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NASA Returns To Space In 2014

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For an organization that was supposedly going the way of the dodo bird, NASA sure is in the news a lot lately.  They’re announcing new solar sails experiments, working on tractor beams, and (maybe?) getting what funding they still have slashed some more.  Well, here’s another NASA news item:  an unmanned test flight of the Orion spacecraft in 2014, three years earlier than originally planned.  Yes, it’s an unmanned flight, but one with great implications for future human deep space exploration.  The Exploration Flight Test (EFT-1) features a new Space Launch System (SLS), which the NASA press release says “will take astronauts farther into space than ever before, create U.S. jobs, and provide the cornerstone for America’s future human spaceflight efforts.”

Orion will be launched into space, orbit twice “to a high-apogee” (basically, to a good distance from the Earth), then bust back through the atmosphere at high speeds.  Orion will launch from Cape Canaveral, Fla, and make a water landing after re-entry.  The hope with EFT-1 is that it will provide essential data in figuring out how to design a spacecraft that can survive speeds upwards of 20,000 mph and return astronauts safely from greater distances outside of Earth’s orbit.  NASA says it’s developing Orion to bring humans to the moon, asteroids, Mars, “and other destinations” via SLS, but being able to travel at high speeds and still re-enter safely is also a basic requirement for any kind of craft for manned deep space exploration.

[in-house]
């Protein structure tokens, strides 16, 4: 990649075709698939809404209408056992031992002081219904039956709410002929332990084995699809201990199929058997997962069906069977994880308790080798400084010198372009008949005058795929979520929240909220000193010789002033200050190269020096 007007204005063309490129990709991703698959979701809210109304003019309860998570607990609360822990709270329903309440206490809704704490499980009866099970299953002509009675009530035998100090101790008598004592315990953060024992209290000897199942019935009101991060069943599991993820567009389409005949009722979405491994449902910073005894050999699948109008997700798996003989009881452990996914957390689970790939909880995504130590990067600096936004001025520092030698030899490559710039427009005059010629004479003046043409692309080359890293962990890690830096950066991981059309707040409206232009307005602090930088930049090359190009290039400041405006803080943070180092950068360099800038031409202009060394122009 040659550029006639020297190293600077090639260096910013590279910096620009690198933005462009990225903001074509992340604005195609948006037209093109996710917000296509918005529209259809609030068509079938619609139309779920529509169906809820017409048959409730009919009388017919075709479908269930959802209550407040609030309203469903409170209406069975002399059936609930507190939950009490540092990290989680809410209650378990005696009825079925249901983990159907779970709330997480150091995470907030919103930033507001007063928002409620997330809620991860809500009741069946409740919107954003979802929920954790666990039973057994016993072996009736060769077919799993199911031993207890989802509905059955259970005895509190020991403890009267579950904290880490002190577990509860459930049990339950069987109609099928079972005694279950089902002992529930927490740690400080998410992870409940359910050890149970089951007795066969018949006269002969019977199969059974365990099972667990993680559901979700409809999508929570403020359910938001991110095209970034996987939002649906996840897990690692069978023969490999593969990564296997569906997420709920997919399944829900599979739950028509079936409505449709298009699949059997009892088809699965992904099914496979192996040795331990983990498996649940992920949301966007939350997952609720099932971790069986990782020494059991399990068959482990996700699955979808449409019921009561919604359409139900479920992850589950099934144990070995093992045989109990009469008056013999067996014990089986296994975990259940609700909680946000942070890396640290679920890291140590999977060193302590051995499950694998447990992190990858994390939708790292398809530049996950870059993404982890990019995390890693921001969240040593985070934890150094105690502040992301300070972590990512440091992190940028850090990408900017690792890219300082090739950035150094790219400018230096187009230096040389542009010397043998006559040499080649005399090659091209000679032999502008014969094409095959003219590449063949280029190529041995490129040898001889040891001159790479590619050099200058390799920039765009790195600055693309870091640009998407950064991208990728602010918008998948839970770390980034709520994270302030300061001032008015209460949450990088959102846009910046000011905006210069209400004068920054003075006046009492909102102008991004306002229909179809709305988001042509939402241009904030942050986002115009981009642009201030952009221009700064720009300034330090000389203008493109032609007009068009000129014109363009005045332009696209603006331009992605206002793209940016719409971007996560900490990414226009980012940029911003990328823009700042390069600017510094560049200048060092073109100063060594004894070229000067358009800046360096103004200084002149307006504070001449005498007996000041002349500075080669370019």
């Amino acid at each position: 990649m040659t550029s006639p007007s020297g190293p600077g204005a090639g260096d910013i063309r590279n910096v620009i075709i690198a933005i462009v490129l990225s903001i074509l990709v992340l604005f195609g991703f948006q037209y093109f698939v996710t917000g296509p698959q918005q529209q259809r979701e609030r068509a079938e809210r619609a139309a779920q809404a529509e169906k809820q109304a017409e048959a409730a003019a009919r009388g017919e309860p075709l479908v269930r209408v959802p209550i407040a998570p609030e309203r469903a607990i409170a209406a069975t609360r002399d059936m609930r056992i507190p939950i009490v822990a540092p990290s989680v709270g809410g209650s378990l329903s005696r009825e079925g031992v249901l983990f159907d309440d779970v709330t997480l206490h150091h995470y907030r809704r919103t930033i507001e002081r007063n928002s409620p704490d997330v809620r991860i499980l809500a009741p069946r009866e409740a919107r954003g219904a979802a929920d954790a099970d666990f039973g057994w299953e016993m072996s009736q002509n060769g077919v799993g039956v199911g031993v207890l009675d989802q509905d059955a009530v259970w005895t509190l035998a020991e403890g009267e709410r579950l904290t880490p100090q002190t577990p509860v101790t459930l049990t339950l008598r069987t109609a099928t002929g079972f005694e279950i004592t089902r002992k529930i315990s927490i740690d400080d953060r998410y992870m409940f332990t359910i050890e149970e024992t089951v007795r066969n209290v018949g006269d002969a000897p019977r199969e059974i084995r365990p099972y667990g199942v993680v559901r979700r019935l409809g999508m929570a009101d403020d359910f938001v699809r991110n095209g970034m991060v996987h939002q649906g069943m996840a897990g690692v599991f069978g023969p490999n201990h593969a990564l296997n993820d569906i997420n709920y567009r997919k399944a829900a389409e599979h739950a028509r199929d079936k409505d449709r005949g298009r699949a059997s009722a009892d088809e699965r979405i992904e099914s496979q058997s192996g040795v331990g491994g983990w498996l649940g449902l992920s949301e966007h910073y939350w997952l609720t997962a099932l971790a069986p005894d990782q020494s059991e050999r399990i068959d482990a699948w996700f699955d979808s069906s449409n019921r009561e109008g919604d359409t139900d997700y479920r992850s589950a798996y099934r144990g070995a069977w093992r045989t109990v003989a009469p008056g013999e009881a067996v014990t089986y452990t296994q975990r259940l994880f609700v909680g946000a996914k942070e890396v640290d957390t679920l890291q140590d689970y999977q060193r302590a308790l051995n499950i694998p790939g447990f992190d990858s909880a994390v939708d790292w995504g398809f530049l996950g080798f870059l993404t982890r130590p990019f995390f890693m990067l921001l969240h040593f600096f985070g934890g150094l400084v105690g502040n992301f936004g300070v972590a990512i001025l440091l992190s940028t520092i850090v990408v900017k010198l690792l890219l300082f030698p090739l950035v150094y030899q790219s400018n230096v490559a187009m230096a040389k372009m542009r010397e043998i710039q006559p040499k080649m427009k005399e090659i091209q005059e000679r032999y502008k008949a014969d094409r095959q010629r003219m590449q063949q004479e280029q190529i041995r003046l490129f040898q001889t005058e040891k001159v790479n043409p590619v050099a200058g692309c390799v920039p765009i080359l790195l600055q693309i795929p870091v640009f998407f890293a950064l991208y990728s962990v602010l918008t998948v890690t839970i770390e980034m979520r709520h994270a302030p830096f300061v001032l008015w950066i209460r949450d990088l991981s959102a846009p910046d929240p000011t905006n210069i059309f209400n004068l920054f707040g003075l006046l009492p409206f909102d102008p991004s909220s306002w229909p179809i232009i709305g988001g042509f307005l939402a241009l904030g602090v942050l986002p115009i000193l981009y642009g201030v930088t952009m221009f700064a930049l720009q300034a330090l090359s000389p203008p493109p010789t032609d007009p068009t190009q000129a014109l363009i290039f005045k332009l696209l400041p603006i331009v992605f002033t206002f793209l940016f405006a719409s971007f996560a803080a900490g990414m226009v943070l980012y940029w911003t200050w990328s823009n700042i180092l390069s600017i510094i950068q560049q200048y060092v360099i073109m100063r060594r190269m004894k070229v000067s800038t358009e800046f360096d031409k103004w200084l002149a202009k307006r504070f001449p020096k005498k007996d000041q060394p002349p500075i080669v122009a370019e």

It’s been a bit of a rollercoaster ride for space exploration and NASA nerds of late, but moving a test flight up instead of postponing it might show there is hope yet.

Comments

  1. Bill says:

    Thanks for the update on Orion. It will be awesome when human spaceflight really ramps up again. 

    In the meantime, NASA won’t be ‘returning’ to space in 2014. As I type this, there are active missions at Mercury, the Moon, Mars, the asteroid belt, Saturn and beyond the borders of the solar system – plus others on their way right now to Jupiter and Pluto.

    It’s just that instead of astronauts, these missions are staffed by robots – not giant freakin ones, but pretty cool anyway :). Check out: this list and this list of all the missions and how to see pictures and news from all of them.

  2. Saralyn says:

    Point taken on the article title and thanks for the great links!